In 2017, the weird and wonderful British novelist Jon McGregor told a Guardian an interviewer, he had an “antipathy to the ‘great drama'”. Tank 13, which takes place over a period of 13 years and is told collectively by the inhabitants of a rural English town, including the birds and animals living in its hedges. At first glance, however, McGregor’s latest novel, Skinny fall stand, is about as big a drama as a book can be. It opens in the middle of an ice storm in Antarctica; his hero, a career expedition guide named Doc Wright, has parted ways with Luke and Thomas, the two young cartography experts under his charge. No one can see, none of their radios are working, their satellite phones are dead, and worst of all, something’s going wrong in Doc’s head. He changes words. By the time the storm ends, his ability to use language has collapsed.
McGregor renders this drama and its spinoff, which occupies the majority of the novel, in his usually stripped-down prose. He’s one of the few great minimalists alive, able to mix deep pathos with tongue-in-cheek comedy in a sentence too short to require a single comma. Her work bears some resemblance to the laconically offbeat Joy Williams, but seems more deeply influenced by the repetitions and stuttering escapes common in everyday speech. Often in Skinny fall stand, his sentences seem less linked than stacked on top of each other, sharing or hiding the meaning. Sometimes McGregor draws a little blood with this habit; it is impossible not to hate a research institute official who gives bad news by saying that someone is “very sadly passed away, that is, dead”. More often than not, however, McGregor leaves readers little choice but to sympathize with his elusive speakers. Skinny fall stand is, after all, a novel largely about aphasia: the stroke Doc suffers from during the ice storm leaves his ability to communicate drastically impaired. McGregor never blames the characters around him – let alone his long-suffering wife Anna – for not knowing what to say.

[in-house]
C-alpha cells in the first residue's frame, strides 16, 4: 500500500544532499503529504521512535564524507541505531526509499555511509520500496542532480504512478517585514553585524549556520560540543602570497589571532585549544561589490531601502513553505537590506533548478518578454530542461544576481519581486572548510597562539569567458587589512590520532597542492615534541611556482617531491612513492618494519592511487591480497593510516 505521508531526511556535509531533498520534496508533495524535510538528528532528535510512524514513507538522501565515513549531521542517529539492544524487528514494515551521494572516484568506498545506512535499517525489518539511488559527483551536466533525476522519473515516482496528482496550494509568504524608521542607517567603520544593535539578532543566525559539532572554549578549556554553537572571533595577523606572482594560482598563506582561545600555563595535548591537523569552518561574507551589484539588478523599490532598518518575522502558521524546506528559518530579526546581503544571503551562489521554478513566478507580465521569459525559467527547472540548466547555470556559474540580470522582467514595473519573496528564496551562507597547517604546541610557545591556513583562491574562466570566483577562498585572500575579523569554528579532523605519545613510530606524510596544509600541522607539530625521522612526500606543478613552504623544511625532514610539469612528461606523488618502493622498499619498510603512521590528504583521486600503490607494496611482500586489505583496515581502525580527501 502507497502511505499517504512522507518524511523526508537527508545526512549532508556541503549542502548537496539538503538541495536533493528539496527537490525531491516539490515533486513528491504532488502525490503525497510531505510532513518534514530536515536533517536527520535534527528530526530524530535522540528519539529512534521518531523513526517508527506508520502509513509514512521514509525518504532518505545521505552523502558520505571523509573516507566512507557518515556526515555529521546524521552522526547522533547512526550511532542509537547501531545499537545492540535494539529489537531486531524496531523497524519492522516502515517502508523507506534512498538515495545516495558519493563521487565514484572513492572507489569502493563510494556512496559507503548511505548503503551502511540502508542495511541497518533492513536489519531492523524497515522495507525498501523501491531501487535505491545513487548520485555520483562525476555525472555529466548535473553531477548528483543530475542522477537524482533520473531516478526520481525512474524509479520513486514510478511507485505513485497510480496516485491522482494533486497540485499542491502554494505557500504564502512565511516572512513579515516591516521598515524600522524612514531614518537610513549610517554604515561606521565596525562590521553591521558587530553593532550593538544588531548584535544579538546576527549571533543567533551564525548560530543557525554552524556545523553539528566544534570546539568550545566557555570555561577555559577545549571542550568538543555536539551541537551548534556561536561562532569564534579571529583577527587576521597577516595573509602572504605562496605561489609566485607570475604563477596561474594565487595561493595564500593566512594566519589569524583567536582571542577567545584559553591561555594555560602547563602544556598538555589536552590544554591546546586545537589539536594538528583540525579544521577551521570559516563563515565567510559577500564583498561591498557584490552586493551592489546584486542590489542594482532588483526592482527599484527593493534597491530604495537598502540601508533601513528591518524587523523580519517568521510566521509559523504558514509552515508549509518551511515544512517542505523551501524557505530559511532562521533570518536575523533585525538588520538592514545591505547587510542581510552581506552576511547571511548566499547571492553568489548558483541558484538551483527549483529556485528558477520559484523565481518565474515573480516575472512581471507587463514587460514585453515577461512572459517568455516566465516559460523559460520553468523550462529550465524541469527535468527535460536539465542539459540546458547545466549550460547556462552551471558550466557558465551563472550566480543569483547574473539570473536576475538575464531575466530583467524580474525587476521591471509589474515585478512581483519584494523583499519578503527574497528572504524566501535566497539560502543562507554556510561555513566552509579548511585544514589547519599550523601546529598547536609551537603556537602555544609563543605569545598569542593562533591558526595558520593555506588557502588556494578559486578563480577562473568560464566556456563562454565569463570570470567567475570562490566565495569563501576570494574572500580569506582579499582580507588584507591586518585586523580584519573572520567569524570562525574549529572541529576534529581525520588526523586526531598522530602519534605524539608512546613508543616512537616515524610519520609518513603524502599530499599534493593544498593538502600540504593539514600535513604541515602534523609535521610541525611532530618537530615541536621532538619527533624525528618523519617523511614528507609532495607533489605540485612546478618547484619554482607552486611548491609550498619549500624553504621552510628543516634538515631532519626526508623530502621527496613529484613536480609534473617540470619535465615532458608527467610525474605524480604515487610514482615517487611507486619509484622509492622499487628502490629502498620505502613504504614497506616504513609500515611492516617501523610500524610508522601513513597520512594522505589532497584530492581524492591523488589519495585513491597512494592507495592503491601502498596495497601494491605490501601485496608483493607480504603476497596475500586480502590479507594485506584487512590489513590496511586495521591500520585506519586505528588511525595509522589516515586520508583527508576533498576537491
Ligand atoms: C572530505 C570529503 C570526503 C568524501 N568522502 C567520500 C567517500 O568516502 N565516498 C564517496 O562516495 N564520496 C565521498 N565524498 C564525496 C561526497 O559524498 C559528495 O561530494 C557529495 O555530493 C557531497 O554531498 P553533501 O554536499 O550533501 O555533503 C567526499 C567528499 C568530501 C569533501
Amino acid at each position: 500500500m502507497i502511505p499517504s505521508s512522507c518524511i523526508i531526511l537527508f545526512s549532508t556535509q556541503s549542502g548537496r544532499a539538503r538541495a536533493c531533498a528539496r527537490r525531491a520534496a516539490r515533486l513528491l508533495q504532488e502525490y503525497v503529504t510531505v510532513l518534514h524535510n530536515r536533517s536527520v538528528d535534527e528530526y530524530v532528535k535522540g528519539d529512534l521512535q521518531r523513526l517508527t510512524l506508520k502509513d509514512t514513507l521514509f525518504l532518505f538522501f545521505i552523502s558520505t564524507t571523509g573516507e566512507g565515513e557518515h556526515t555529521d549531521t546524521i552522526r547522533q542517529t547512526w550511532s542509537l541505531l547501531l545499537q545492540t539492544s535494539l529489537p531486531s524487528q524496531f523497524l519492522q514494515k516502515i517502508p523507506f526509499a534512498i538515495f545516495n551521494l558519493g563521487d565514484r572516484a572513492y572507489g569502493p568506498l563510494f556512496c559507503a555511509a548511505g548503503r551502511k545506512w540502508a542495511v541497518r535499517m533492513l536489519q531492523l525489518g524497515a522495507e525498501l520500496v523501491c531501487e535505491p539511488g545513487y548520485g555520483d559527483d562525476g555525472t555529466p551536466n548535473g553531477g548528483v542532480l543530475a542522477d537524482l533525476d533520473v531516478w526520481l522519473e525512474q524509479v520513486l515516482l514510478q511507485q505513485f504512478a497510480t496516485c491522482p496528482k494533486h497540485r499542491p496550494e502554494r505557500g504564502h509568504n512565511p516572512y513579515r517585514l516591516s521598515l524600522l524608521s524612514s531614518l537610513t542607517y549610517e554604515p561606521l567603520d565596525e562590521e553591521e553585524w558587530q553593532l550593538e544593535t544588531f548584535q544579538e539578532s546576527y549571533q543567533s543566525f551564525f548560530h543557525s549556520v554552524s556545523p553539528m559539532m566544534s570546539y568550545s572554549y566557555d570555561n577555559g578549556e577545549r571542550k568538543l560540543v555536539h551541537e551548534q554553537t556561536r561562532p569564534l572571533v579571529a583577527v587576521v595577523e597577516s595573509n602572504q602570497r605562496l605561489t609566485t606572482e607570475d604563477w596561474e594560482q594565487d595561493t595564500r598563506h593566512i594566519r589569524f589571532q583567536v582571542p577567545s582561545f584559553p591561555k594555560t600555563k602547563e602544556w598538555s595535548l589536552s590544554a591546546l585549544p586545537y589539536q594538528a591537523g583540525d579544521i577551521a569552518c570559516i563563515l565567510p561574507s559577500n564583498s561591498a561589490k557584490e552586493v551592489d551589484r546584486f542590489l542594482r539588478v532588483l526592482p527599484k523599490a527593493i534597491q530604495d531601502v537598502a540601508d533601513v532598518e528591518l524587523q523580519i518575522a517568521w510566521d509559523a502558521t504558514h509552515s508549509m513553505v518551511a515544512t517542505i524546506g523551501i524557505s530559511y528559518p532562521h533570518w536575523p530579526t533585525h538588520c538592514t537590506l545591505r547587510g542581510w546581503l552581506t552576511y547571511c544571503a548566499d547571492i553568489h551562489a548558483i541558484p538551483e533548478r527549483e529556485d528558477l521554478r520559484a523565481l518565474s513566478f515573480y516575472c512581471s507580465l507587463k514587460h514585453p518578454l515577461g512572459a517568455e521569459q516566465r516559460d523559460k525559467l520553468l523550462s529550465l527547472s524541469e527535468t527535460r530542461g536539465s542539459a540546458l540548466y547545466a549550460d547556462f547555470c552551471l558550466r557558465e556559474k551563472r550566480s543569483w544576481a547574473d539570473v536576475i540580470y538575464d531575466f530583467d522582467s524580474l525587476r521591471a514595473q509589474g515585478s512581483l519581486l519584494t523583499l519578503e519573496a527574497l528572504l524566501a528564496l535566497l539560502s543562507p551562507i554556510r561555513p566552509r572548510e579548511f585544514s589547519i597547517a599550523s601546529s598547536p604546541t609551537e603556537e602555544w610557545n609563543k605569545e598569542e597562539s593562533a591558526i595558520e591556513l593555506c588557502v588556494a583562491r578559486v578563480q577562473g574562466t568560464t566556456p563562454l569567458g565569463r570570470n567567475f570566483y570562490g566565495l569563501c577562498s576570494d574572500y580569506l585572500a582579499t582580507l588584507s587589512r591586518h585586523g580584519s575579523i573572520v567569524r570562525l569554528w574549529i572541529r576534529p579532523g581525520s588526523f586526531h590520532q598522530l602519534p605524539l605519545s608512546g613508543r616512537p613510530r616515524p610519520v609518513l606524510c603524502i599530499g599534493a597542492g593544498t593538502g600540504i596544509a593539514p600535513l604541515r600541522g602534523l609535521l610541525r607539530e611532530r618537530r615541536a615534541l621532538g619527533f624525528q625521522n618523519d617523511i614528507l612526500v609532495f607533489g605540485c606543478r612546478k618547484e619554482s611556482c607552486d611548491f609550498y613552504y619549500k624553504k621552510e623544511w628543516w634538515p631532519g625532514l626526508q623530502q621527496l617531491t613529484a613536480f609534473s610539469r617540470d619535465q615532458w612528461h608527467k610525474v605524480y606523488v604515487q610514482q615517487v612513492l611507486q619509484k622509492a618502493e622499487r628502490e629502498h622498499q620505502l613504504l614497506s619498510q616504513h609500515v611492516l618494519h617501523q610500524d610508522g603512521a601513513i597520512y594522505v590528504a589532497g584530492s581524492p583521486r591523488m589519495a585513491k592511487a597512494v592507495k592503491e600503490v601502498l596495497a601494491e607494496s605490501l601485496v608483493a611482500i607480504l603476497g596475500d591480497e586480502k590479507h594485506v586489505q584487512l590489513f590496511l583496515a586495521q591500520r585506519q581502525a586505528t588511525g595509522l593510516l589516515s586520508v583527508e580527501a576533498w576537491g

Skinny fall stand has an omniscient narrator, but that narrator spends the entire middle section of the novel either inside Anna’s head or hovering just above her. Her inner conflict is the thorniest set of emotions in the book. She has no desire to take care of her recovering husband; she wasn’t even sure she wanted to be a woman – but she loves Doc, and what can she do besides help him? McGregor expresses the grueling weight of his responsibilities in a never-ending march of sentences that all begin with the same sentence: “She had to change the sheets in the morning because he messed up the use of the pot of the bed and hoisted himself up in the chair. She must have put a towel on the chair because her pajamas were still wet, “and so on. All of these must-haves are tiring to read, and rightly so. The repetition here reflects exhaustion. Anna more effectively than any detailed description.
Always, Skinny fall stand is at its weakest, though by no means weak, in the section of Anna, which never quite breaks out of the ambivalent tropes of woman. Her wavering loyalty to her husband becomes too much of the guiding spirit of the book – and that’s touching, but not necessarily urgent. McGregor doesn’t really raise a question about what Anna will do; she might aspire to a different life, but her desire, to use Vivian Gornick’s expression, is “an act of nostalgia, not of discovery.” On the other hand, Skinny fall standThe final section of, in which Doc joins some sort of aphasia support group, is all about discovery, as is his career in Antarctica. McGregor carefully guides Doc in his reacquisition of language, both verbal and non-verbal; the conversation becomes, metaphorically speaking, a slippery peak to climb, infinitely more intimidating than the literal glaciers Doc once climbed. If this is a larger comment on the pitfalls of communication, McGregor is wise enough not to exaggerate the idea. Each sentence of Skinny fall stand serves, in its style, as a discreet reminder of the difficulty of representing oneself to others. No need to point it out loud, too.
Outraged, Skinny fall stand is more optimistic about communication than one might expect. McGregor’s characters can rarely have a clue of “what to say, or how to say it,” but, awkwardly, they try. Doc’s efforts to make himself understood become the great drama of the book, far more exciting than his career in Antarctica. Antarctica, as young cartographic expert Luke complains at the beginning of the book, can be “downright boring… once you’ve finished looking, the actual experience of being here day in and day out has been quite a long one.” Of course, the same is true of being in your own head. Personality, basically, is dull. How, besides communicating with each other, is someone supposed to take a break?
Lily Meyer is a writer and translator living in Cincinnati, Ohio.